Special to the Grove Sun
MIAMI — A retired Missouri truck driver likely will enter into a plea agreement in connection with the tractor-trailer wreck last year that killed 10 people on Interstate 44, his attorney said Friday.
Donald Leroy Creed, 77, of Willard, Mo., crashed his rig into a line of stalled vehicles near the Miami exit on June 26, 2009. The vehicles were stopped because of an earlier wreck, Oklahoma Highway Patrol troopers said.
"We have been in discussion with the district attorney and things are going very well,” said Paul Brunton, Creed's attorney.
Eddie Wyant, Ottawa County district attorney, said the two sides are discussing a plea but an agreement has not been reached.
Neither side would discuss any details of the agreement, including whether prison time is involved.
Creed is charged in Ottawa County District Court with 10 misdemeanor counts of negligent homicide. He does not have a listed telephone number.
Creed retired from the Kansas City-based Associated Wholesale Grocers shortly after the wreck, Brunton said.
Steve Dillard, Associated Wholesale Grocers vice president for corporate sales development, did not return telephone calls. Brunton declined to discuss Creed's medical condition at the time of the crash, citing the criminal case.
"I can't remember a single collision with a higher death toll,” said Lt. George Brown, highway patrol spokesman. "It was the worst traffic accident I have ever worked.”
Witnesses said motorists pulled children out of the rear windows of cars after the wreck. Stuffed animals and boxes of diapers were among the items strewn along the interstate.
The crash happened about 1 p.m. and the heat coming off the asphalt was between 110 and 115 degrees, Brown said.
County, state and tribal rescue units battled the heat for hours as they tended to the injured and pulled bodies from wrecked vehicles. Medical helicopters were lined up on the highway.
Good Samaritans delivered bottled water to victims and exhausted workers. Cars overheated as a three-mile line of eastbound traffic stood still for nearly seven hours. The westbound lane was closed nearly two hours, Brown said.
"We were also concerned with people trapped in traffic,” Brown said. "We had one pregnant woman, she was a major concern, but she was OK.”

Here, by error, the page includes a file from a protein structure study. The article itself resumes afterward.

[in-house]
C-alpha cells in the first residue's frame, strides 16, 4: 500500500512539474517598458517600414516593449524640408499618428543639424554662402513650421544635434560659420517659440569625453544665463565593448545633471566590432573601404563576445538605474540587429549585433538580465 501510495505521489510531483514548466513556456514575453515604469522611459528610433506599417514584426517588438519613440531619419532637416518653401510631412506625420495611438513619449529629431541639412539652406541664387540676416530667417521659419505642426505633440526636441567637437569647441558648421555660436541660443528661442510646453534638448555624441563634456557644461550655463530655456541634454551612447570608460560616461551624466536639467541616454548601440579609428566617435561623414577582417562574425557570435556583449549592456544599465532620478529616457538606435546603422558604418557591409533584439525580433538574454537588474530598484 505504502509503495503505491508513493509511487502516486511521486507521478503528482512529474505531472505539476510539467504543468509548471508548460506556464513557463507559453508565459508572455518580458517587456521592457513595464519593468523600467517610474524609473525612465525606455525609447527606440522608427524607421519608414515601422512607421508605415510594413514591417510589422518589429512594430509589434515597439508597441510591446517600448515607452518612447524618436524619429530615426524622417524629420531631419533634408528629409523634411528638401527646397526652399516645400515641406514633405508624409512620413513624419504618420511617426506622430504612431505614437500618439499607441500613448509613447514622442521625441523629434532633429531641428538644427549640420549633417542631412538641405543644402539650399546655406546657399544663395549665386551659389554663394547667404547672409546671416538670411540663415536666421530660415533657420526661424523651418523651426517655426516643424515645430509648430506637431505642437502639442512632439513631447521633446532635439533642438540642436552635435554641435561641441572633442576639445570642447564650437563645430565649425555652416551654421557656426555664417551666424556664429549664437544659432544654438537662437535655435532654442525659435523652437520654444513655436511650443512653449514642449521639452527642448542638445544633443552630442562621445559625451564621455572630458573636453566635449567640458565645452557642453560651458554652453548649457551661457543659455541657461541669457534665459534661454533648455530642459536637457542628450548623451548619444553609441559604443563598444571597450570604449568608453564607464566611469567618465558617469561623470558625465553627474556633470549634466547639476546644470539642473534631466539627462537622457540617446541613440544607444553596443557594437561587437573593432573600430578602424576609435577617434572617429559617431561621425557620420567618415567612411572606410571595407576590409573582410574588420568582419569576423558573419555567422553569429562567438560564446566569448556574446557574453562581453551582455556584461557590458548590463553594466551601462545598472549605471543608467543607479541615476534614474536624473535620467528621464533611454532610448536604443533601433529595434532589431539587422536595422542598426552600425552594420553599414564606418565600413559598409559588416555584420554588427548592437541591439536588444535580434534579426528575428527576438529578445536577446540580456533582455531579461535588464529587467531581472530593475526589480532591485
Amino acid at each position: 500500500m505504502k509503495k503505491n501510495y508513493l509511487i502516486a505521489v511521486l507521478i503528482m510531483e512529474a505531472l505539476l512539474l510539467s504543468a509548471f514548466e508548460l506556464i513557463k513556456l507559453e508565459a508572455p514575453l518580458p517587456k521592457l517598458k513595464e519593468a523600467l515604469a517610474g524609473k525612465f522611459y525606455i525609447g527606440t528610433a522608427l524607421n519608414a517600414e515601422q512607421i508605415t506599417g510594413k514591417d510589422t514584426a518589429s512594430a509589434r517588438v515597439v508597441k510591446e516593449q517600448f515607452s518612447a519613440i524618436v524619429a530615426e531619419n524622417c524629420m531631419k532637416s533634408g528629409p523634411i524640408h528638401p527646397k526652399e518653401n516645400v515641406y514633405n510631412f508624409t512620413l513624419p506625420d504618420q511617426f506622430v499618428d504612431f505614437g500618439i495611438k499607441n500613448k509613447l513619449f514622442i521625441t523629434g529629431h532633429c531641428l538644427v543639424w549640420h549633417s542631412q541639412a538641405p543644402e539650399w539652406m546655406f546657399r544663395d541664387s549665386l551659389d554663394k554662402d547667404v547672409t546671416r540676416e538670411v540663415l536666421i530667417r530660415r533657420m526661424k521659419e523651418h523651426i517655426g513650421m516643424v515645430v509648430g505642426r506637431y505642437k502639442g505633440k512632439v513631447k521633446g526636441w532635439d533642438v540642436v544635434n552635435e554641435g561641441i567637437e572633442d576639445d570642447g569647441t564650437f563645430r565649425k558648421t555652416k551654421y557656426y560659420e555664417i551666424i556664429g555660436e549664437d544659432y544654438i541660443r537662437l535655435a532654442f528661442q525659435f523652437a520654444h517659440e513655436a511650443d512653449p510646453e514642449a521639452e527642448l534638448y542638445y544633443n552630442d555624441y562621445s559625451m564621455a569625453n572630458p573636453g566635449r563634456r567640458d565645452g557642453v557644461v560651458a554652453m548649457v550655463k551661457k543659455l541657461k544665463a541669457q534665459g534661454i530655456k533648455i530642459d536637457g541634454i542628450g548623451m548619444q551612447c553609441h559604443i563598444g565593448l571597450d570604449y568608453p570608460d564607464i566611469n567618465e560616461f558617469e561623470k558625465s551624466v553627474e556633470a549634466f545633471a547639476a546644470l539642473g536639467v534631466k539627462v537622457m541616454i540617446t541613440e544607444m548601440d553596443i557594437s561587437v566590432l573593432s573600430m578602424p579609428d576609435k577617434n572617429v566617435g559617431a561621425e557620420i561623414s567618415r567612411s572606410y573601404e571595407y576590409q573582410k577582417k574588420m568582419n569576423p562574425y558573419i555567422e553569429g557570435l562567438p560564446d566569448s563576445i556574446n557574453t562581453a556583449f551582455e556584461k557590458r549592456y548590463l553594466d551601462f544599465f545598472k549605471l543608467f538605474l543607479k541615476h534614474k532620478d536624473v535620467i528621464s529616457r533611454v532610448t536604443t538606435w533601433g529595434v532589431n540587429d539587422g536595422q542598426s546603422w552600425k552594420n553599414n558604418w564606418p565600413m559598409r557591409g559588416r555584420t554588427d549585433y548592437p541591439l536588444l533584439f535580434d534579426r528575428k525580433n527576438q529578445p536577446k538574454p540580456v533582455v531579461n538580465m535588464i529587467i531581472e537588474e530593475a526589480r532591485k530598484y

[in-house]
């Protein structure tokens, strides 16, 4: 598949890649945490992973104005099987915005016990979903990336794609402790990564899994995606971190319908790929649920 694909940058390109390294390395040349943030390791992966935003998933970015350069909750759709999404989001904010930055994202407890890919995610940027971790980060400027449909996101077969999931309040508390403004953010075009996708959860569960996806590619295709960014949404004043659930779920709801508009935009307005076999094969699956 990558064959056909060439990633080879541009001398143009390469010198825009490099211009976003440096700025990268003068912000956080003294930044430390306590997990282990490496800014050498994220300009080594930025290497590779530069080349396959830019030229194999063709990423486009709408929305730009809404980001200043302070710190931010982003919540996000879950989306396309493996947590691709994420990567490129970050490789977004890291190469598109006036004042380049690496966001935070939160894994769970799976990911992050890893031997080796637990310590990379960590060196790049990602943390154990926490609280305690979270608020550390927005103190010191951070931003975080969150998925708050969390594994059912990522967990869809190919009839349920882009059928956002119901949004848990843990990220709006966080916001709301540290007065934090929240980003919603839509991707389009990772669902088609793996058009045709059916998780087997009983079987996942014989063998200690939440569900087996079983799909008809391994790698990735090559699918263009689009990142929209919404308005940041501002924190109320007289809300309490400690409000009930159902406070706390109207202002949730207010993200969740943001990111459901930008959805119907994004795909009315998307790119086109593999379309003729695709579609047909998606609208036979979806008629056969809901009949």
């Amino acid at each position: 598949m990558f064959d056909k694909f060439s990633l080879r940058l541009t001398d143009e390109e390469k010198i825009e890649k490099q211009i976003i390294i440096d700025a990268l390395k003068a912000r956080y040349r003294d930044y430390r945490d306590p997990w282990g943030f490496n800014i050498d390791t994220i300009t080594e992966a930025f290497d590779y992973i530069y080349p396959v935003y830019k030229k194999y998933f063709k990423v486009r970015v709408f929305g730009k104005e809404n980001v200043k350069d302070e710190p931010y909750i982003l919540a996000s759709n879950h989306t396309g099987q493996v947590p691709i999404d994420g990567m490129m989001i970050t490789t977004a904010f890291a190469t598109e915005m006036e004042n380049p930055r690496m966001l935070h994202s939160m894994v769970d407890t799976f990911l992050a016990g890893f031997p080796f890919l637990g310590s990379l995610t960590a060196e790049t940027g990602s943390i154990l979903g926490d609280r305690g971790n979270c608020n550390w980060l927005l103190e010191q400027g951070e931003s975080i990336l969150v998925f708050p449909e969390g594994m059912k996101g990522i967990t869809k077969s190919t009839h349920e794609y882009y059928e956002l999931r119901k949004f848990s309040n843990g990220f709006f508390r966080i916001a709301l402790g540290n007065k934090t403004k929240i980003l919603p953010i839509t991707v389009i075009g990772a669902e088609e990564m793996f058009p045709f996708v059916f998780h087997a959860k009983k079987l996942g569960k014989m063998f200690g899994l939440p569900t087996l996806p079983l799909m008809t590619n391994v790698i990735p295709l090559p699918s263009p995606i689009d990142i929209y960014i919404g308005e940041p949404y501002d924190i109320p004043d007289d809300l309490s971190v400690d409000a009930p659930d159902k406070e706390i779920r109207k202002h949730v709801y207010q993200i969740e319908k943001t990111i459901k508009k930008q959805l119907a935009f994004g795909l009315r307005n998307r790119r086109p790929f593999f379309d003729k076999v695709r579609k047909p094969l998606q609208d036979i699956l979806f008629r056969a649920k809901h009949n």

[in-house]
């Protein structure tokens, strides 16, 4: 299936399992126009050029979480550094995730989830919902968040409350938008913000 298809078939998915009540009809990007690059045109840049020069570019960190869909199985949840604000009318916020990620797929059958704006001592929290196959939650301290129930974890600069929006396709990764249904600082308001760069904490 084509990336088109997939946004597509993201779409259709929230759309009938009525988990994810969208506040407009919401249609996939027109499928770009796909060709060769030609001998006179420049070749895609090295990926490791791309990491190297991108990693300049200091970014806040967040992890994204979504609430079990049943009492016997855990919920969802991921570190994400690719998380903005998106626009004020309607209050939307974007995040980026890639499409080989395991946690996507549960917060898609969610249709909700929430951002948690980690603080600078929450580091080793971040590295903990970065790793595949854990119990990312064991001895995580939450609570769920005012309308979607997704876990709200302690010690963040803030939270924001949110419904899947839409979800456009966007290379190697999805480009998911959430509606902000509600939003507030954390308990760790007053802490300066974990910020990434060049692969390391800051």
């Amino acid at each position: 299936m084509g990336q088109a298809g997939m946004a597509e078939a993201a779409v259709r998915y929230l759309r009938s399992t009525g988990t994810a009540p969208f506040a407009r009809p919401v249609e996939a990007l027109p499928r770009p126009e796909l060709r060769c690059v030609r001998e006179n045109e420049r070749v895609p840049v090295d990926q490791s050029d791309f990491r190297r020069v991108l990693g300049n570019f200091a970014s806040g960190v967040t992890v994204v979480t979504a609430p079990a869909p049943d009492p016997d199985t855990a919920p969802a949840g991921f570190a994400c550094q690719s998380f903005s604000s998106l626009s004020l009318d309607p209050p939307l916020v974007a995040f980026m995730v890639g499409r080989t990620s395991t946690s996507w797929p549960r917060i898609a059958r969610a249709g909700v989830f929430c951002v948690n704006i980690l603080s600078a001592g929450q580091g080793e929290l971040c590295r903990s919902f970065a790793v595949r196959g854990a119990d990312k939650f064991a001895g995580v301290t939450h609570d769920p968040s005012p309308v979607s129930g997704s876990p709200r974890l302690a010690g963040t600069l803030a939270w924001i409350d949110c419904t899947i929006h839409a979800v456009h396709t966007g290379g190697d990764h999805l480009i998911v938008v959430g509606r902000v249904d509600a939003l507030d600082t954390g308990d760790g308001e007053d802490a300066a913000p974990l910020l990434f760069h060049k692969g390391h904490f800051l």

The truck driver
Eight minutes before the crash, Creed concluded a 22-minute cell phone call. He had been working since 3 a.m., troopers said.
Three cars were pinned beneath Creed's rig. After the wreck, he told investigators he didn't know what happened and thought the cars drove under him.
Troopers noted no skids on the highway and no defects were found in the tractor-trailer rig.
Witnesses said they never saw brake lights. They said the truck changed lanes without signaling and was traveling at a high rate of speed, according to an arrest warrant.
The cruise-control indicated Creed was traveling 71 mph at the time of the crash. The speed limit is 75 mph on the turnpike.
A lawsuit on behalf of three families who died in the crash has been filed in Cleveland County District Court against Creed and others. The plaintiffs are seeking compensatory and punitive damages in excess of $10,000. A jury trial is set for Sept. 20.
Synthia and Heather Tate, who were injured in the crash, filed a lawsuit in Cleveland County.
Those who died June 26, 2009, in a wreck involving a tractor-trailer on the Will Rogers Turnpike:
?Ricardo Reyes, 49, Phoenix
?Ernestina Reyes, 51, Phoenix
?Randall Hayes, 38, Frisco, Texas
?Shelby Hayes, 34, Frisco, Texas
?Ethan Hayes, 6, Frisco, Texas
?Cynthia Olson, 55, Crossroads, Texas
?Oral Hooks, 79, Oklahoma City
?Earlene Hooks, 73, Oklahoma City
?Antonio Hooks, 52, Oklahoma City
?Dione Hooks, 51, Oklahoma City